#1: In 140 characters or less, describe your movie and why someone should see it.
Arkansas. 1973. A trespassing neighbor's body. A history of bad blood. A night neither Frank nor his grandson would ever forget.
#2: Biggest lesson learned in getting the film made? Best part in getting the film made?
"The biggest thing I learned is that you can't make a movie like "Come Morning" in 12 days with $46k and such as small crew.
Even though it's a "small" movie with few characters, there were nearly 20 locations, many of which were very difficult to get into without 4x4 trucks. It was such a miserable shoot. Long days, cold weather, mud, freezing water, no sleep...that never makes for a very pleasant time. So in the future, I want to shoot at least 18 days and hopefully have more money. If we'd have had $75k for "Come Morning," it would have been a much easier shoot, and I feel like more of the original vision could be onscreen, but we raised what we could. Hopefully, "CM" will lead to better funding in the future!
The best things about the film is that it was actually made! Zac Heath, one of the producers, told me right after we wrapped, ""What was in your head and what's now been shot are two different things, and you need to know that going into post."" I knew that already, because Zac and I had done projects before where he directed and I was DP/editor, but it was nice to hear that at that time. When I got back to LA and sat down to start editing, as I watched the footage, I saw what I liked and didn't like but knew that I had to make the best of what was there. And unlike almost any movie I've done in the past, I enjoy "Come Morning." I know where it falls short, but overall, I like it, and that's good for me.
#3: Tell us about you. What is your movie making background?
I've been in love with movies since I was very young. I started making short films when I was 9, directing, shooting, writing, and editing. It was mostly VHS and VCR to VCR or in-camera editing, but it gave me roots in the frame, in pacing, storytelling and even special effects, though I don't dabble with that as much anymore.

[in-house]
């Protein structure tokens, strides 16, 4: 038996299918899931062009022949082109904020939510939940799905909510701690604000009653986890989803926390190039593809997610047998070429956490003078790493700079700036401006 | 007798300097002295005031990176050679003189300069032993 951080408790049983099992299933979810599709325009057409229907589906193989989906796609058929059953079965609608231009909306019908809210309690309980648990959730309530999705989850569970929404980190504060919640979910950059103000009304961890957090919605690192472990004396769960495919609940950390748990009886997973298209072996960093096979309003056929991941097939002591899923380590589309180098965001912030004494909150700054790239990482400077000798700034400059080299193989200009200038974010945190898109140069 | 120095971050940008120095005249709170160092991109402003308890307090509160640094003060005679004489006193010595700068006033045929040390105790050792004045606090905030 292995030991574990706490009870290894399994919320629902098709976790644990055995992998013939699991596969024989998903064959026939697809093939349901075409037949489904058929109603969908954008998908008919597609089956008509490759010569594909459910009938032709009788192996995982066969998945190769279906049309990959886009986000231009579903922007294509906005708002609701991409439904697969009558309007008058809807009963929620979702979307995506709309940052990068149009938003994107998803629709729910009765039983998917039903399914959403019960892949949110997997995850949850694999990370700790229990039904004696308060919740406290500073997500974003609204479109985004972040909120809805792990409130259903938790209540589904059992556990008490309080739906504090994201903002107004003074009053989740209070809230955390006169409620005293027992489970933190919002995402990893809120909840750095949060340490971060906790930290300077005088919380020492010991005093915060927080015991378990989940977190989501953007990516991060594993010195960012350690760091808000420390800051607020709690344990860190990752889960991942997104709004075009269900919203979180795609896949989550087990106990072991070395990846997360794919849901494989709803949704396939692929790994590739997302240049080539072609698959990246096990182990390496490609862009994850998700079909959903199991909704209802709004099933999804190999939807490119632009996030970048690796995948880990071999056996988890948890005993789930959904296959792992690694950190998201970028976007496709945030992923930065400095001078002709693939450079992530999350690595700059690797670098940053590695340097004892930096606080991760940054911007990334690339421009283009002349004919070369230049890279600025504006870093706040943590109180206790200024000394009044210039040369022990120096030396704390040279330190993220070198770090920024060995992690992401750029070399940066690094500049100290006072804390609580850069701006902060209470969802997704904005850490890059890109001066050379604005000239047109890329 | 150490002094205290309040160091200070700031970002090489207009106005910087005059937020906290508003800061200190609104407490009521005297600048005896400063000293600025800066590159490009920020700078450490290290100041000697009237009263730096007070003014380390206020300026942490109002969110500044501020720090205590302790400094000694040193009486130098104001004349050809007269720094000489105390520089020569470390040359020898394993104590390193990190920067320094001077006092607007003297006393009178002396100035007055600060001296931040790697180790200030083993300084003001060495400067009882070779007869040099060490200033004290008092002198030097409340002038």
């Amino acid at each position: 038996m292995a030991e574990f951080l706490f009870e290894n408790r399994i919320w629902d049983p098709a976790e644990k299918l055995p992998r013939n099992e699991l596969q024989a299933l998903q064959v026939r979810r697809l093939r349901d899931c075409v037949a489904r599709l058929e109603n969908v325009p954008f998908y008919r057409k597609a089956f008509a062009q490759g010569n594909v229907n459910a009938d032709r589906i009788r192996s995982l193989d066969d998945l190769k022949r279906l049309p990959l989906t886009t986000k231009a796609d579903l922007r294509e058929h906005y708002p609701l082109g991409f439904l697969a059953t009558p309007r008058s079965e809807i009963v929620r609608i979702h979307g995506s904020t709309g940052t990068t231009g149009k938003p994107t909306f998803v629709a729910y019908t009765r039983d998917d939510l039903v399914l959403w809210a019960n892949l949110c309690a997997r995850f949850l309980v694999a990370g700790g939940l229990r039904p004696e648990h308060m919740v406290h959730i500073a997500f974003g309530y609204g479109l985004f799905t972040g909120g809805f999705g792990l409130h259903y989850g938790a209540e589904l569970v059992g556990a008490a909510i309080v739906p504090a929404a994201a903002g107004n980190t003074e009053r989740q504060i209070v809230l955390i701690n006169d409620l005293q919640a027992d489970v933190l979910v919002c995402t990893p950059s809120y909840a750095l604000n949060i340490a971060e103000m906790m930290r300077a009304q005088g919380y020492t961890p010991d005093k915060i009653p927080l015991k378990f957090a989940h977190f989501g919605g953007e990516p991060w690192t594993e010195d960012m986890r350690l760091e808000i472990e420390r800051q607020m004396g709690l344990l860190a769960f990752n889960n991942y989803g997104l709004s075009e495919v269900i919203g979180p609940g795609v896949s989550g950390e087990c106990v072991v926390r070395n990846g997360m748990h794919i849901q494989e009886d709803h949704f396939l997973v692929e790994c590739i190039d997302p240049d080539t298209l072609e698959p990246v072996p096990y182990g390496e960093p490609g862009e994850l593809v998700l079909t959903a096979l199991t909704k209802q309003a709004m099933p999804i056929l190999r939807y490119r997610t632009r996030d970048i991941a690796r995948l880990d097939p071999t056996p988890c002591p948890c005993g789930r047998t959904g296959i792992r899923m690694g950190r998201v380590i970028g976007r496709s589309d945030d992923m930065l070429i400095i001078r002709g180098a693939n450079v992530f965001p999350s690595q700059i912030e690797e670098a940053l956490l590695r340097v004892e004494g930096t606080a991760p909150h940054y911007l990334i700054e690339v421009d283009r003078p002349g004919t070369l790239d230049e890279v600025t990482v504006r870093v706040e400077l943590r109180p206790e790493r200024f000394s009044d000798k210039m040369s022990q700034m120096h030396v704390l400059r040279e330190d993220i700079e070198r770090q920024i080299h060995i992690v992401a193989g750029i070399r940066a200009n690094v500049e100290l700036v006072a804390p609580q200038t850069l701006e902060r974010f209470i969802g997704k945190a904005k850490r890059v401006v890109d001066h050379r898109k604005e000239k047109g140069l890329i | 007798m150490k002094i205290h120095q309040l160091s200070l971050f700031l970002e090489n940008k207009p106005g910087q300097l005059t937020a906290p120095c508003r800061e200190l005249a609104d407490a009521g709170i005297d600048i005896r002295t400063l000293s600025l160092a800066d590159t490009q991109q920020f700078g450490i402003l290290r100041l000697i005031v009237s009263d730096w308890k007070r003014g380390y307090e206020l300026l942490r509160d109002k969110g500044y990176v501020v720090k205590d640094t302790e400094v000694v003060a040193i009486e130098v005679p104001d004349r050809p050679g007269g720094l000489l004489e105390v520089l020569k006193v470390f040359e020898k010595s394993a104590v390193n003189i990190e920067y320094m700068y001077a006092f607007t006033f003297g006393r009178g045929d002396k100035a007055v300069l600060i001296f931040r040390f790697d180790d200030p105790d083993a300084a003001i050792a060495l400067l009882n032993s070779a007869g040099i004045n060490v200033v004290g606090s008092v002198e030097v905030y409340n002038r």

While I was studying journalism at Henderson State University in Arkansas, I did lots of short films, though most of them weren't assigned class projects. I just wanted to make movies, and the faculty sort of gave me free reign to do it. I worked really hard, and I think some of them saw the drive that I had. One summer during college, I got my first feature. I was a behind-the-scenes videographer on a big budget indie film in Arkansas. It was a great position, really. They told me to make sure I shot at least two tapes a day for the entirety of the shoot. I got to interview some of my favorite stars, move from department to department, and really dig deep into proper filmmaking and how they do it! After that, the way I made movies completely changed.
In 2010, I moved to LA, and I've been living and working there since.
#4: What's your dream distribution plan for the film?
It would be a dream if Studio Canal, or Millennium, or The Weinsteins, or IFC picked up "Come Morning". Of course, that's everyone's dream. We do intend to do a theatrical run, even if it's only limited, and a distribution company isn't onboard. My production company, Fabled Motion Pictures, will get digital prints made, but we'll be on the big screen around Arkansas and perhaps around the south. We really hope for a great video and TV distribution deal, but our festival run is still young, and hopefully bigger and greater things are still to come.
#5: What does the future hold in store for your film and for you?
"For me, "Come Morning" has already boosted my career as a cinematographer and editor. I was able to get by working film to film before "CM," but since the shoot and release of the trailer and our festival nods, work has been a lot more constant and of higher quality. It is also propelling our next feature forward. It looks like we'll be shooting it toward the end of 2013, now, whereas before, we may have never been able to make it.
As for the film itself, we just hope for the best. We hope to get a good distribution deal with a reputable company and go from there. Oh, and an award or two would be nice!